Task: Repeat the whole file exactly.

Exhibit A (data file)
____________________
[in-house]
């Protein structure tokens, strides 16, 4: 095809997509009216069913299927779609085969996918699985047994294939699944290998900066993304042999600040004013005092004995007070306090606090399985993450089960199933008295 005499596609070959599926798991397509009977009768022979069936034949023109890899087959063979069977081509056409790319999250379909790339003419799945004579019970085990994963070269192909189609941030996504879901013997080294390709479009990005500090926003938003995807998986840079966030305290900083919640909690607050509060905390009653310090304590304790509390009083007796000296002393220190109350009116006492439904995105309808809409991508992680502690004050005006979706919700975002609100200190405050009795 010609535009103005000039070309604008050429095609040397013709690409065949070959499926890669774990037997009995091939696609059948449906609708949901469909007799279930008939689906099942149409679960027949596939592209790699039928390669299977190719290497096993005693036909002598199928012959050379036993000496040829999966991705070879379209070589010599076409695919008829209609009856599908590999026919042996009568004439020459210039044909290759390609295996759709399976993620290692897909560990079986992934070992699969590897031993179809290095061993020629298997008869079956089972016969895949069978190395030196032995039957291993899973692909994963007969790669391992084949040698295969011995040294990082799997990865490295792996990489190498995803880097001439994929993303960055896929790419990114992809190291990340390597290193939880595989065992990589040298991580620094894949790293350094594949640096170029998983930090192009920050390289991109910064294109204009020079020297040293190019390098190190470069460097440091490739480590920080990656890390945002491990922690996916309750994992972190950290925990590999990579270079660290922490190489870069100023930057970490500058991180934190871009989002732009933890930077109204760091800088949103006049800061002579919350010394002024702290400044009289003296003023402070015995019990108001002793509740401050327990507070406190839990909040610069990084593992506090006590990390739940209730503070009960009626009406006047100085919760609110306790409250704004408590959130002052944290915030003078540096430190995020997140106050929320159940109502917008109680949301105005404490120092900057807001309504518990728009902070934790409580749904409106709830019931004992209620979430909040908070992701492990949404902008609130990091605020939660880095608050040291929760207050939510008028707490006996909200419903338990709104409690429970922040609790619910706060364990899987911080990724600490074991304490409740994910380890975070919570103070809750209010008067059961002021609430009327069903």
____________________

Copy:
[in-house]
């Protein structure tokens, strides 16, 4: 095809997509009216069913299927779609085969996918699985047994294939699944290998900066993304042999600040004013005092004995007070306090606090399985993450089960199933008295 005499596609070959599926798991397509009977009768022979069936034949023109890899087959063979069977081509056409790319999250379909790339003419799945004579019970085990994963070269192909189609941030996504879901013997080294390709479009990005500090926003938003995807998986840079966030305290900083919640909690607050509060905390009653310090304590304790509390009083007796000296002393220190109350009116006492439904995105309808809409991508992680502690004050005006979706919700975002609100200190405050009795 010609535009103005000039070309604008050429095609040397013709690409065949070959499926890669774990037997009995091939696609059948449906609708949901469909007799279930008939689906099942149409679960027949596939592209790699039928390669299977190719290497096993005693036909002598199928012959050379036993000496040829999966991705070879379209070589010599076409695919008829209609009856599908590999026919042996009568004439020459210039044909290759390609295996759709399976993620290692897909560990079986992934070992699969590897031993179809290095061993020629298997008869079956089972016969895949069978190395030196032995039957291993899973692909994963007969790669391992084949040698295969011995040294990082799997990865490295792996990489190498995803880097001439994929993303960055896929790419990114992809190291990340390597290193939880595989065992990589040298991580620094894949790293350094594949640096170029998983930090192009920050390289991109910064294109204009020079020297040293190019390098190190470069460097440091490739480590920080990656890390945002491990922690996916309750994992972190950290925990590999990579270079660290922490190489870069100023930057970490500058991180934190871009989002732009933890930077109204760091800088949103006049800061002579919350010394002024702290400044009289003296003023402070015995019990108001002793509740401050327990507070406190839990909040610069990084593992506090006590990390739940209730503070009960009626009406006047100085919760609110306790409250704004408590959130002052944290915030003078540096430190995020997140106050929320159940109502917008109680949301105005404490120092900057807001309504518990728009902070934790409580749904409106709830019931004992209620979430909040908070992701492990949404902008609130990091605020939660880095608050040291929760207050939510008028707490006996909200419903338990709104409690429970922040609790619910706060364990899987911080990724600490074991304490409740994910380890975070919570103070809750209010008067059961002021609430009327069903």